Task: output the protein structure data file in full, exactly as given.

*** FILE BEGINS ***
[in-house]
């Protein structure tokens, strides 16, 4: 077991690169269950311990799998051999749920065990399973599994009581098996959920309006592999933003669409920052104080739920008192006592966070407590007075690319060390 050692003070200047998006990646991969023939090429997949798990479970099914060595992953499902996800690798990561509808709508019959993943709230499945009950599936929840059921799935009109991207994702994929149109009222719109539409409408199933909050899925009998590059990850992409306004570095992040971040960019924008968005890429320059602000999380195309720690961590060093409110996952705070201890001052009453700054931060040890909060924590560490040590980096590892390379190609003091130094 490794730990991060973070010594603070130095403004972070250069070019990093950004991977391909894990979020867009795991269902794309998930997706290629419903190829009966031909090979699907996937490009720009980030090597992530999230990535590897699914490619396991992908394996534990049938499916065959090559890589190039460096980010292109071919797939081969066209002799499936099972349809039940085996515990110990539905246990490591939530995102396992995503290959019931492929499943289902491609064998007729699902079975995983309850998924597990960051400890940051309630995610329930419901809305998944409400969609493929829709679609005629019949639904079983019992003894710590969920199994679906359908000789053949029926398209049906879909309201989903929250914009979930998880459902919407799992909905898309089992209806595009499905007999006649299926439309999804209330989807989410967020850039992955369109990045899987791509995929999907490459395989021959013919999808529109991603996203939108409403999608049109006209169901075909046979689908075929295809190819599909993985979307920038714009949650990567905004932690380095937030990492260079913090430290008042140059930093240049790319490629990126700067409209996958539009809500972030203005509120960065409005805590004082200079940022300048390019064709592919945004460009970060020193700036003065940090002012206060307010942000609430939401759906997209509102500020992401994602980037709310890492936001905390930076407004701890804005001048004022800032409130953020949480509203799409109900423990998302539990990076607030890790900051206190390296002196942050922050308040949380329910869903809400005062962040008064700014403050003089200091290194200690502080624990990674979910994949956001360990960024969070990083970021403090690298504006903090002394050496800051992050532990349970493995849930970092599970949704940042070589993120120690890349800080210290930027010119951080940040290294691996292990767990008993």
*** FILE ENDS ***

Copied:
[in-house]
């Protein structure tokens, strides 16, 4: 077991690169269950311990799998051999749920065990399973599994009581098996959920309006592999933003669409920052104080739920008192006592966070407590007075690319060390 050692003070200047998006990646991969023939090429997949798990479970099914060595992953499902996800690798990561509808709508019959993943709230499945009950599936929840059921799935009109991207994702994929149109009222719109539409409408199933909050899925009998590059990850992409306004570095992040971040960019924008968005890429320059602000999380195309720690961590060093409110996952705070201890001052009453700054931060040890909060924590560490040590980096590892390379190609003091130094 490794730990991060973070010594603070130095403004972070250069070019990093950004991977391909894990979020867009795991269902794309998930997706290629419903190829009966031909090979699907996937490009720009980030090597992530999230990535590897699914490619396991992908394996534990049938499916065959090559890589190039460096980010292109071919797939081969066209002799499936099972349809039940085996515990110990539905246990490591939530995102396992995503290959019931492929499943289902491609064998007729699902079975995983309850998924597990960051400890940051309630995610329930419901809305998944409400969609493929829709679609005629019949639904079983019992003894710590969920199994679906359908000789053949029926398209049906879909309201989903929250914009979930998880459902919407799992909905898309089992209806595009499905007999006649299926439309999804209330989807989410967020850039992955369109990045899987791509995929999907490459395989021959013919999808529109991603996203939108409403999608049109006209169901075909046979689908075929295809190819599909993985979307920038714009949650990567905004932690380095937030990492260079913090430290008042140059930093240049790319490629990126700067409209996958539009809500972030203005509120960065409005805590004082200079940022300048390019064709592919945004460009970060020193700036003065940090002012206060307010942000609430939401759906997209509102500020992401994602980037709310890492936001905390930076407004701890804005001048004022800032409130953020949480509203799409109900423990998302539990990076607030890790900051206190390296002196942050922050308040949380329910869903809400005062962040008064700014403050003089200091290194200690502080624990990674979910994949956001360990960024969070990083970021403090690298504006903090002394050496800051992050532990349970493995849930970092599970949704940042070589993120120690890349800080210290930027010119951080940040290294691996292990767990008993």